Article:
ACLU, EFF, and Tarver Law Offices Urge Supreme Court to Protect Against Forced Disclosure of Phone Passwords to Law Enforcement

ACLU, EFF, and Tarver Law Offices Urge Supreme Court to Protect Against Forced Disclosure of Phone Passwords to Law Enforcement

- The American Civil Liberties Union (ACLU) and the Electronic Frontier Foundation (EFF), along with New Jersey-based Tarver Law Offices, are urging the U.S. Supreme Court to ensure the Fifth Amendment protection against self-incrimination extends to the digital age by prohibiting law enforcement from forcing individuals to disclose their phone and computer passcodes.

Criminals Will Be Forced to Give Smartphone Passcodes, as per New Jersey Supreme Court Ruling

Criminals Will Be Forced to Give Smartphone Passcodes, as per New Jersey Supreme Court Ruling

As per NorthJersey, the defendant argued that giving his smartphone passcode would amount to be testimony, which would violate his Fifth Amendment rights and protections under the law.

New Jersey Supreme Court rules that passcodes aren’t protected by Fifth Amendment

New Jersey Supreme Court rules that passcodes aren’t protected by Fifth Amendment

ShareTweet The New Jersey Supreme Court has ruled that passcodes aren’t protected by the Fifth Amendment.The rationale in these states is that while law enforcement may know about certain incriminating documents that could be accessed if the passcode were provided, providing the passcode allows access to absolutely everything on the phone – which could turn up additional evidence that prosecutors didn’t know about.

NJ Supreme Court: Defendants must divulge cellphone passcodes

NJ Supreme Court: Defendants must divulge cellphone passcodes

The New Jersey Supreme Court ruled Monday that a criminal defendant can be compelled to reveal his cellphone passcode to investigators, rejecting the argument that such a move violates the right against self-incrimination guaranteed by the Fifth Amendment of the U.S. Constitution.

Suspect can’t be compelled to reveal “64-character” password, court rules

Suspect can’t be compelled to reveal “64-character” password, court rules

Writing for the majority in a ruling handed down on Wednesday, Justice Debra Todd wrote: Based upon these cases rendered by the United States Supreme Court regarding the scope of the Fifth Amendment, we conclude that compelling the disclosure of a password to a computer, that is, the act of production, is testimonial.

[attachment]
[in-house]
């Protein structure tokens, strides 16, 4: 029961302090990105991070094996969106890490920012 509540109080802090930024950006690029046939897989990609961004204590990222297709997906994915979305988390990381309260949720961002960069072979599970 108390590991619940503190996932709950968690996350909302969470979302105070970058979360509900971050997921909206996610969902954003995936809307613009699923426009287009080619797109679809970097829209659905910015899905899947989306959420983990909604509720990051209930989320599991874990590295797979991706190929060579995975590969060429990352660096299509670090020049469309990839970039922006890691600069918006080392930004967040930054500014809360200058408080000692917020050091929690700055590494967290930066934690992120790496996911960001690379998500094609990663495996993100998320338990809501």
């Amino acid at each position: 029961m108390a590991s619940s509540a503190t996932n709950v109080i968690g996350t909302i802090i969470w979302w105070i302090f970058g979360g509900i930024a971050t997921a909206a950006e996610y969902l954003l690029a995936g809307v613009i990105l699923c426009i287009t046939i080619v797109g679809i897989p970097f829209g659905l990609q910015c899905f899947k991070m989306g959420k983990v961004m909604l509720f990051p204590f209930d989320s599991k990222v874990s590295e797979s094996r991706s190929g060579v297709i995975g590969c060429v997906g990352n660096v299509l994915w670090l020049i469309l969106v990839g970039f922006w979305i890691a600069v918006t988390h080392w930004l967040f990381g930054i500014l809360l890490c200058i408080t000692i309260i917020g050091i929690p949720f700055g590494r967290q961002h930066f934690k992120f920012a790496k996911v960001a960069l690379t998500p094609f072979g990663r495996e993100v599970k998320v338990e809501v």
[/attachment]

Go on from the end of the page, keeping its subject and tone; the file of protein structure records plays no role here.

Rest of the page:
Victory: Pennsylvania Supreme Court Rules Police Can’t Force You to Tell Them Your Password

Victory: Pennsylvania Supreme Court Rules Police Can’t Force You to Tell Them Your Password

The Pennsylvania Supreme Court issued a forceful opinion today holding that the Fifth Amendment to the U.S. Constitution protects individuals from being forced to disclose the passcode to their devices to the police.

Cops Can't Force People to Unlock Their Phones With Biometrics, Court Rules

Cops Can't Force People to Unlock Their Phones With Biometrics, Court Rules

On Friday, the U.S. District Court for the Northern District of California ruled that requiring a suspect to unlock a device using their biometric data like face identification or an iris scan would be a violation of their Fifth Amendment protections against self-incrimination.

Court: Teen’s driving killed someone, but he can’t be forced to give up passcode

Court: Teen’s driving killed someone, but he can’t be forced to give up passcode

A Florida state appellate court has ruled that an inebriated teenager involved in a car crash that resulted in the death of another person cannot be compelled to provide a passcode to his iPhone 7—the boy can indeed invoke a Fifth Amendment privilege, protecting him against self-incrimination.

Touch ID and Face ID Don’t Make You More Secure

Touch ID and Face ID Don’t Make You More Secure

In other words, US courts have said the Fifth Amendment of the constitution protects you from being forced to unlock your phone when you use a PIN, but not when you use a fingerprint, your face, or other biometric data.